There are two certainties in life, death and taxes...
Tax law is an important ingredient of literally every commercial, corporate or personal transaction. Every facet of life today involves tax in some respect. It’s a big source of revenue for authorities and its subject-matter is voluminous and complex.
There are lots of stereotypes surrounding tax. It sounds very boring, but then again so are lots of things that are difficult to understand. To be clear, this area of law is often reserved for the most analytical of aspiring lawyers.
What does tax law involve?
Tax law involves contentious and non-contentious work and is a crossover service, which is associated with almost all other areas of law practice. Much of a tax solicitor’s work today covers what used to be the domain of accounting firms. More and more clients are looking for professionals who combine legal and accounting expertise to ensure the uniformity and quality of advice that they receive.
Tax lawyers are required in both private and public domains. A private sector tax practitioner’s workload will cover various core areas; normally this involves focusing on the best way to structure assets, assisting with documentation, negotiating transactions and jockeying the deal to completion. They will advise clients on the implications of tax during transactions, especially when structuring financial and administrative frameworks in different markets.
Tax lawyers in the public sector will work for governmental tax and revenue departments, tax statutory bodies and panels. Their work will include investigating tax evasions, auditing the tax accounts of companies, prosecuting tax offenders, assisting in interpretation of tax rules and regulations and defending public authorities against private sector claims.
Tax law is a particularly lucrative area for solicitors, as good advice can often result in clients saving literally millions of pounds.
What makes a good tax lawyer?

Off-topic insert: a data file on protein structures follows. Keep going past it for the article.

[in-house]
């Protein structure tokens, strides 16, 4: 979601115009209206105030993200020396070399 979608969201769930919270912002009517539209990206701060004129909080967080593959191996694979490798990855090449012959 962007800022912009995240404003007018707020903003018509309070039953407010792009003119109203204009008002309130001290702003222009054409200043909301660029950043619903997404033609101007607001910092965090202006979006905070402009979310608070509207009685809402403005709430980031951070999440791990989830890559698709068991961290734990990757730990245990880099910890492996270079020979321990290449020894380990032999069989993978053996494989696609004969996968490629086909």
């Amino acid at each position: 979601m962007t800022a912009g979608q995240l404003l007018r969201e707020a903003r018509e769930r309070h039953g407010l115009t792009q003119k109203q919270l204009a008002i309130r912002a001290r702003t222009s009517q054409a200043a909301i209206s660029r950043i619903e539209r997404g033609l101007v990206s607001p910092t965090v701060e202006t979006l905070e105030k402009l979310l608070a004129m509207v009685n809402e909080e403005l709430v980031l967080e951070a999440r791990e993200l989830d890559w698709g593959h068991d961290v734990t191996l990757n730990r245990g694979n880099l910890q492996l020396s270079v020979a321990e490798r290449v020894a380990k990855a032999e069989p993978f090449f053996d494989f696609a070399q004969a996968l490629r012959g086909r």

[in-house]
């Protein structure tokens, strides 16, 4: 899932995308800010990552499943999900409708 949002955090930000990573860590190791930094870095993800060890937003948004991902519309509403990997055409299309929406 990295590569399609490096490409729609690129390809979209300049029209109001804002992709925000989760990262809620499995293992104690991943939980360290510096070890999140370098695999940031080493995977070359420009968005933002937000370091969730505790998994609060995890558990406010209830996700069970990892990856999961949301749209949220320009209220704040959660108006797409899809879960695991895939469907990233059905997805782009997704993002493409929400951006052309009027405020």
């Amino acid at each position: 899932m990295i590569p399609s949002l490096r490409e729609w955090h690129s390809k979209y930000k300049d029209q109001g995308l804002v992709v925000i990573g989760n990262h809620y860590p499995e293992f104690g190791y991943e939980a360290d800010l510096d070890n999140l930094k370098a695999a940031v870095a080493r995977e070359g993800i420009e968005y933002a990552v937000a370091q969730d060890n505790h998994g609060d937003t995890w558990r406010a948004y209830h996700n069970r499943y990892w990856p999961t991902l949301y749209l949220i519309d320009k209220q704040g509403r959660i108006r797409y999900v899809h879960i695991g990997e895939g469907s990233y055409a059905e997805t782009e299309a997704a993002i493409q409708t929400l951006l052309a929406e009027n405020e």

Clients now often expect their law firms to act as their accountants too. As such, many departments at law firms are now looking to bolster their accounting credentials by way of boosting their client rosters.
Tax law can be very complex and confusing; hence a strong background in academic excellence is a must. Tax solicitors require exceptional skills in analysis, communication and negotiation. They scrutinize and study business structures and constitutions to provide clients with the best possible advice. Furthermore, the job involves plenty of study and research and tax solicitors need to have a close eye for detail.
Extra qualifications in accounting will be an added advantage. Clients will be very interested in getting all their business advice in one shop. Tax is an integral part of every business transaction and therefore, it makes sense to have a good, solid all-round knowledge.
Sarah Priestley, Partner at Sherman & Sterling.
What’s the first thing you do when you get into the office?
I get a cup of tea and check the news (and celebrity gossip!) before checking my diary to see what the day holds for me. Days at Shearman are never dull and will vary hugely depending on the work the team has on. In Tax we do a mix of transactional work for the corporate team as well as our own standalone tax advice. I focus on Private Equity deals which are fast-paced and demanding, so my days often consist of calls or meetings with clients, overseeing the associates working on transactions and collaborating on pitches for future deals.
My days are also filled with other responsibilities as I’m on the BVCA Tax Committee and Women in Law Empowerment Forum’s Board, as well as being a Graduate Recruitment Partner and a Diversity Champion for Women’s Initiatives in the London office. These roles mean my days often also include committee meetings, lean-in lunches and interviews to mix things up!
This variety and the adrenaline of getting deals done, means I am certainly never bored.
How do you handle and organise / prioritise your workload?
Private Equity deals have short timeframes and are usually completed in a matter of weeks (compared to more traditional M&A deals which tend to be longer). This means that when a deal gets going you can’t help but prioritise the most important thing!
Despite being in Tax, which is often seen as a more relaxed advisory team, PE deals can keep us up all night during signings and closings. In those times, the team around you and the fascinating work we do is what keeps you going.